Orqis Medical Corp. today announced that the U.S. Food and Drug Administration has approved an expansion of the Cancion® CRSTM clinical trial from eight to 40 medical centers nationwide, accelerating the trial's recruitment and enrollment efforts.
The Cancion CRS therapy is a percutaneous cardiac recovery system being studied for its ability to create a "rest-to-recovery" environment for congestive heart failure (CHF) patients. Enrollment in the Multicenter trial of the Orqis Medical CRS for the ENhanced Treatment of CHF, Unresponsive to Medical Therapy (MOMENTUM) trial began in September of this year.
"We've worked with the FDA to develop an effective protocol for the MOMENTUM trial and are gratified that we can now ramp up to a full complement of sites," said Marvin A. Konstam, M.D., Medical Director of Orqis Medical and Chief of Cardiology at Tufts-New England Medical Center in Boston. "This puts us yet another step closer to our goal of documenting the value that the Cancion therapy can bring to patients with heart failure."
Heart failure is the deterioration of the heart's ability to pump blood throughout the body and adequately perfuse the major organs. According to the AHA, some five million Americans have heart failure and an additional 550,000 are diagnosed annually. The single most expensive diagnosis in the U.S. health care system, acutely decompensated heart failure, represents 1 million primary and 2.5 million secondary hospital admissions annually.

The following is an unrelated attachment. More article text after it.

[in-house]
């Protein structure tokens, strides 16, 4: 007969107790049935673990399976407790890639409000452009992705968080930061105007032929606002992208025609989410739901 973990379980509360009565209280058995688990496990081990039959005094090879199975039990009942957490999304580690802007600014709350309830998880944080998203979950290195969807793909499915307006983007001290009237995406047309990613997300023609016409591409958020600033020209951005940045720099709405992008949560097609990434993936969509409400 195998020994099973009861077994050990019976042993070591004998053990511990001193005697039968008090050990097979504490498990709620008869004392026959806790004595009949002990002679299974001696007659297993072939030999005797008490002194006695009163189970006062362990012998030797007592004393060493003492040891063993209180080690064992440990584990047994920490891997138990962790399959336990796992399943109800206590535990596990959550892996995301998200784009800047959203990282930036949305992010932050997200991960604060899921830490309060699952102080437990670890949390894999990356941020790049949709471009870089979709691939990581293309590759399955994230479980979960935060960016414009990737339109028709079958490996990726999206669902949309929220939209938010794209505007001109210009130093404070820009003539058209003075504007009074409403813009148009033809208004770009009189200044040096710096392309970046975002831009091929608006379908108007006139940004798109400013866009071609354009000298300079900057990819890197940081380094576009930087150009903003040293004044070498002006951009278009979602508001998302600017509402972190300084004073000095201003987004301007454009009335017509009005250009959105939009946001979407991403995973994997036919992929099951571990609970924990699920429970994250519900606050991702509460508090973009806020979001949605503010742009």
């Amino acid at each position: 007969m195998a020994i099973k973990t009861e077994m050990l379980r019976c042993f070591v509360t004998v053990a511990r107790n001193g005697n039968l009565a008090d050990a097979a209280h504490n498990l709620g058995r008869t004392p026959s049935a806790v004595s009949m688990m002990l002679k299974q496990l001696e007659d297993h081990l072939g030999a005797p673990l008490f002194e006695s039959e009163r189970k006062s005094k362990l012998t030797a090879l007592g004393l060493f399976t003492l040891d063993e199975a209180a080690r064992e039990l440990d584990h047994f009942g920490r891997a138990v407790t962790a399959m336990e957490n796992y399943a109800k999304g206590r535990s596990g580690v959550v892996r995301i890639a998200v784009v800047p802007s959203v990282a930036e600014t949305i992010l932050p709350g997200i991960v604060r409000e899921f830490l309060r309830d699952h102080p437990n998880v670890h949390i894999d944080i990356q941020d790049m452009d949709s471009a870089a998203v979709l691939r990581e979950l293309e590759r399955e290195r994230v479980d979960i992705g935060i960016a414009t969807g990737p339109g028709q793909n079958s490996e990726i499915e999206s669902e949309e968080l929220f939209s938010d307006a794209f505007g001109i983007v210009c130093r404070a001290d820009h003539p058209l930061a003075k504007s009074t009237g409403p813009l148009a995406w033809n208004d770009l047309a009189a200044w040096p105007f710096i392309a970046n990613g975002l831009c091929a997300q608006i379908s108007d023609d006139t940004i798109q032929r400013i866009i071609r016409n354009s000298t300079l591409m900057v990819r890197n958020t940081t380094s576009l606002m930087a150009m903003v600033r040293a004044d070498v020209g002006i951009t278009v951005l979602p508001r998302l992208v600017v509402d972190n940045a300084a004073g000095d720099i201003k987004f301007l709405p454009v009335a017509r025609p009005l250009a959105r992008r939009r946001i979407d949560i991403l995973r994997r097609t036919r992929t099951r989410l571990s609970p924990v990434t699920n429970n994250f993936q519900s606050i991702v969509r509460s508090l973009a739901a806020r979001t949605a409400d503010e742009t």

About The Cancion CRS Therapy
A breakthrough discovery in hemodynamics -- the simple supplementation of blood flow specifically in the descending aorta -- led to the development of the Cancion CRS therapy, which centers on the novel use of a blood pump and proprietary peripheral access to the circulatory system.
The Cancion CRS increases blood flow in the descending aorta without taking over the function of the heart, without requiring synchronization of the heart, and without ever touching the heart. It is being studied for its ability to reverse the consequences of abnormal aortic flow, induce vasodilatation and improve renal blood flow. Studies will also focus on hemodynamic improvement, reduced ventricular and atrial volumes and improved renal function, as well as whether the CRS therapy may have a sustained effect after removal, offering hope for potential therapeutic recovery.
Source: Eurekalert & othersLast reviewed: By John M. Grohol, Psy.D. on 21 Feb 2009
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